Saturday, November 3, 2012
Taking Time for Me
Do you feel guilty the day after you have done something special with your family,
and you have used up the energy
you needed to go to work or to do housework?
Do you wonder why your mood feels off center, and you don't feel like getting dressed or doing your daily routine?
Even though you may have been dealing with Fibromyalgia and/or Chronic Fatigue Syndrome for a number of years, do you have selective memory, only remembering the things you think you should do?
Your brain becomes extra sensitive to too much sound, so you turn off the TV. The dog keeps barking at the delivery man, and you want to jump out of your skin. Your skin burns, your clothes feel scratchy, your mind can't stay focused on what you should do next. Moreover, you need to go back to bed.
And you feel depressed.
These are some of the things you may feel with post-exertional malaise, fatigue brought on by date-night, going to the park, playing with the kids, having company over for supper, staying on the computer too long,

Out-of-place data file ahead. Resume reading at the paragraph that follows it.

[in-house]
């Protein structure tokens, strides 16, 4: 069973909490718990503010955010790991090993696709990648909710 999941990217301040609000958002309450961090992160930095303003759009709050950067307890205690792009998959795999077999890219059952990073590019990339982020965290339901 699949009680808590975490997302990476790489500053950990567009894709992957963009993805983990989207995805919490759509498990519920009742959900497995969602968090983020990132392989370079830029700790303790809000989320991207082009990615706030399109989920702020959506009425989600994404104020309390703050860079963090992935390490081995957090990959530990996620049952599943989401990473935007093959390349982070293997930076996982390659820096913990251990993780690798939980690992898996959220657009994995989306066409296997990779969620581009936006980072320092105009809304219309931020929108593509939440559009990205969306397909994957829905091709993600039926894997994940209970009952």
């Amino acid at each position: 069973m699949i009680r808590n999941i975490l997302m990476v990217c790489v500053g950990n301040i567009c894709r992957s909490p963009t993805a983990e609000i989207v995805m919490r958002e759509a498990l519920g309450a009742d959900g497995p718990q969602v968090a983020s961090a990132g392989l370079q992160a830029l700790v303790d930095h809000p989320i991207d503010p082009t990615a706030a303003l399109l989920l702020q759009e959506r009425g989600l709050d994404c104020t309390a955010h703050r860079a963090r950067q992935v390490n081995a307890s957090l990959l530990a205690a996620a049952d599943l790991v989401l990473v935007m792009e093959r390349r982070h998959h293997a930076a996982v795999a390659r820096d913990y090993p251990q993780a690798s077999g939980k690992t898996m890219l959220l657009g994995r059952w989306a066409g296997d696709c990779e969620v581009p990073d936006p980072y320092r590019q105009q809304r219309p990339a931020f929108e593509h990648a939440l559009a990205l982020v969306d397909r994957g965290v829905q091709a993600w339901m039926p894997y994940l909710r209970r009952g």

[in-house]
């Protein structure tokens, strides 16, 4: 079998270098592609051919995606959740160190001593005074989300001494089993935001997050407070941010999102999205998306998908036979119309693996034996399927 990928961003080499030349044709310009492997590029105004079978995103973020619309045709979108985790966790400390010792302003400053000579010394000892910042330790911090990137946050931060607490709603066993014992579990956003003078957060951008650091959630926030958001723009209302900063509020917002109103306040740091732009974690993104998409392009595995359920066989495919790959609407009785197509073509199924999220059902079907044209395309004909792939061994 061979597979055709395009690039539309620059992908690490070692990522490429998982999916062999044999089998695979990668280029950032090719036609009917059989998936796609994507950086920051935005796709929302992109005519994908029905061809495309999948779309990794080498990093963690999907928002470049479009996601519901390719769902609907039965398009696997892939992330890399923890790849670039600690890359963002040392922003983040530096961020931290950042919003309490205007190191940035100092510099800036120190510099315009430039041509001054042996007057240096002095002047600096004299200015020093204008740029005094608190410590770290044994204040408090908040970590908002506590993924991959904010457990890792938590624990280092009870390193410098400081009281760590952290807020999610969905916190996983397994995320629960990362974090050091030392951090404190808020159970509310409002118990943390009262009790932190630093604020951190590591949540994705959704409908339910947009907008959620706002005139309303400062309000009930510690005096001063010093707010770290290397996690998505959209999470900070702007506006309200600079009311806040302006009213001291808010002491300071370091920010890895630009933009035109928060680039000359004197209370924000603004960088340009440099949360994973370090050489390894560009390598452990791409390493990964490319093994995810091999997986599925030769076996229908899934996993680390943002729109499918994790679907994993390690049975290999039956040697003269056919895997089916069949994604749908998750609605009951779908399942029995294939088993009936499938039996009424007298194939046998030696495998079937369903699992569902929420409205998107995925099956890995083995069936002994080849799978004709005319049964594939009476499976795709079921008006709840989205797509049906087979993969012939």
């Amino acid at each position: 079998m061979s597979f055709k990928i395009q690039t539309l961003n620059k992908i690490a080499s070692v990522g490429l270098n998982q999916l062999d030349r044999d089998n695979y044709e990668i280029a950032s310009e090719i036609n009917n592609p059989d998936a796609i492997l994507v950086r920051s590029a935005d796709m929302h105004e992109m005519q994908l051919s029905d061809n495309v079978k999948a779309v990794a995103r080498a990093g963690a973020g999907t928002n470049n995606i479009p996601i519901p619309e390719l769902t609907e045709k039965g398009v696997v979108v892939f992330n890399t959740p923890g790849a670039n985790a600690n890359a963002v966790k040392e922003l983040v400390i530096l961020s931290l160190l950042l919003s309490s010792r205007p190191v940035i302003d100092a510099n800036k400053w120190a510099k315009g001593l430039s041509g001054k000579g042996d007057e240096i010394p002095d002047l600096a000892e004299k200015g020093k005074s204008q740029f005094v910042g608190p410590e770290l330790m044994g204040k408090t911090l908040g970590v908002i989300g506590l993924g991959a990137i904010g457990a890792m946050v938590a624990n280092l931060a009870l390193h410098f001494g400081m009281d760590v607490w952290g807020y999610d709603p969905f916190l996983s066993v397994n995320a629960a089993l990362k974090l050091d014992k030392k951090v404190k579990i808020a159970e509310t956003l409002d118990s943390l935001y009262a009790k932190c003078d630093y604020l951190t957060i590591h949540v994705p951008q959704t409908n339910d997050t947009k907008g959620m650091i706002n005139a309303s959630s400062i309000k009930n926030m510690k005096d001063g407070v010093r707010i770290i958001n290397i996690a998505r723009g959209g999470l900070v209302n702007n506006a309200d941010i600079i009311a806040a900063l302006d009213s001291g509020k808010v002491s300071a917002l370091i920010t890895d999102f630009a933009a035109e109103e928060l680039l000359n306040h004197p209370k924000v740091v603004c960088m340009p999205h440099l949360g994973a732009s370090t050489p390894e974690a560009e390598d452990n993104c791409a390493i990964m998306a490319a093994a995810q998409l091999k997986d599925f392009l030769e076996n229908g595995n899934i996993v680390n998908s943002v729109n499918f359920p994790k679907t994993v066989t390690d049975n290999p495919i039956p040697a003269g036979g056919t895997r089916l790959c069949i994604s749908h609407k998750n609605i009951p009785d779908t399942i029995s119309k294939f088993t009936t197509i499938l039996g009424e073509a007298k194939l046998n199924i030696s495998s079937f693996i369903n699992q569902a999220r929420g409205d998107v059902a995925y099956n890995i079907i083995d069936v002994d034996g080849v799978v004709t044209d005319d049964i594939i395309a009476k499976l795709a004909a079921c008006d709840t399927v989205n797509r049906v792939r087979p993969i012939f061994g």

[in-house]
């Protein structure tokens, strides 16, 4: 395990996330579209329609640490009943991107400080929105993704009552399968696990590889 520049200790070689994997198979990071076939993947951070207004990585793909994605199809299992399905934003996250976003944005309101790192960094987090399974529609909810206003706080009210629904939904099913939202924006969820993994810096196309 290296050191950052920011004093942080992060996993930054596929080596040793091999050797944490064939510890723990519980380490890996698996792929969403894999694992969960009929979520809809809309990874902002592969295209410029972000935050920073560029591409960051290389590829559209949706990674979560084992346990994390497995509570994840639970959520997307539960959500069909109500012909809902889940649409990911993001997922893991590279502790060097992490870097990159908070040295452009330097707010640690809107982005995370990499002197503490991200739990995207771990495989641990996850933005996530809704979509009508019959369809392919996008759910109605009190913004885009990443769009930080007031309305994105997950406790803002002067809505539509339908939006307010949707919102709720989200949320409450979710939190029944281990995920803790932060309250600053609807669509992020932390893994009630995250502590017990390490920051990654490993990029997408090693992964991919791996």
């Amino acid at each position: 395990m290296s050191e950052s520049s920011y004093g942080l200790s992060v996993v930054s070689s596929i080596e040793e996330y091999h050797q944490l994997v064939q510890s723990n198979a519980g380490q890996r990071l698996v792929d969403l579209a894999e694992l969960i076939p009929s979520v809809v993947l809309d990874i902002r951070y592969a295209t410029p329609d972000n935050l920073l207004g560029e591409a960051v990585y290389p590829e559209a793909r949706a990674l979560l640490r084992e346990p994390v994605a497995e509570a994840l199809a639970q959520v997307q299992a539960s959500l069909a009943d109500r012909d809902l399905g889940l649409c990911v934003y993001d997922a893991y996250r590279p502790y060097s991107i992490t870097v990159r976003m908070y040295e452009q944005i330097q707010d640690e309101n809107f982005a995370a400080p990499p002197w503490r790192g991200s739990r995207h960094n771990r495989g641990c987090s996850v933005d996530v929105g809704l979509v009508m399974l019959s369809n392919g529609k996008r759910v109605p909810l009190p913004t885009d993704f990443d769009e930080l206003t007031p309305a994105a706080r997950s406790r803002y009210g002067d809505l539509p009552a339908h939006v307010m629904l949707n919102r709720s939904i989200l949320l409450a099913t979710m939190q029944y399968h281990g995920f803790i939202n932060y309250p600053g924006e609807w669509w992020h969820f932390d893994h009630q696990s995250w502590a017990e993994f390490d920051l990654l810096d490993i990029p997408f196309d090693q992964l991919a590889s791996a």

or going shopping.
You can probably think of dozens of other things that cause PEM. Maybe, you didn't sleep long enough. Maybe,
you cannot pinpoint a reason.
What can you do to overcome the depression that occurs when PEM strikes again? Let the feelings out. It's OK to feel the feelings: they are real. Talk to a friend or family member. Paint or draw a picture. Write a poem. Feeling the disappointment is not negative self-talk, but it is a normal reaction to abnormal health. If there is nothing you have wanted to lose yourself in, it is alright to nap during the day. Maybe, there is an easy craft project you have been wanting to do for a long time--but you don't have to do anything if you don't want to. Let this day be yours to do what you need to do to rest and to clear your fogged brain.
No one can tell you what that is, except yourself. That's what I did -again- for the umpteenth dozenth time in my life. And guess
what! After I figured out why I felt the way I felt, the guilt went away by applying positive actions to my day;
which were as follows:
a nap, dressed and put on light makeup, made the bed, wrote a poem and drew a picture to go with it, mod-podged a top to a jar, and read a book. Basically, I read and did things I enjoyed. The poem and picture were my "art therapy."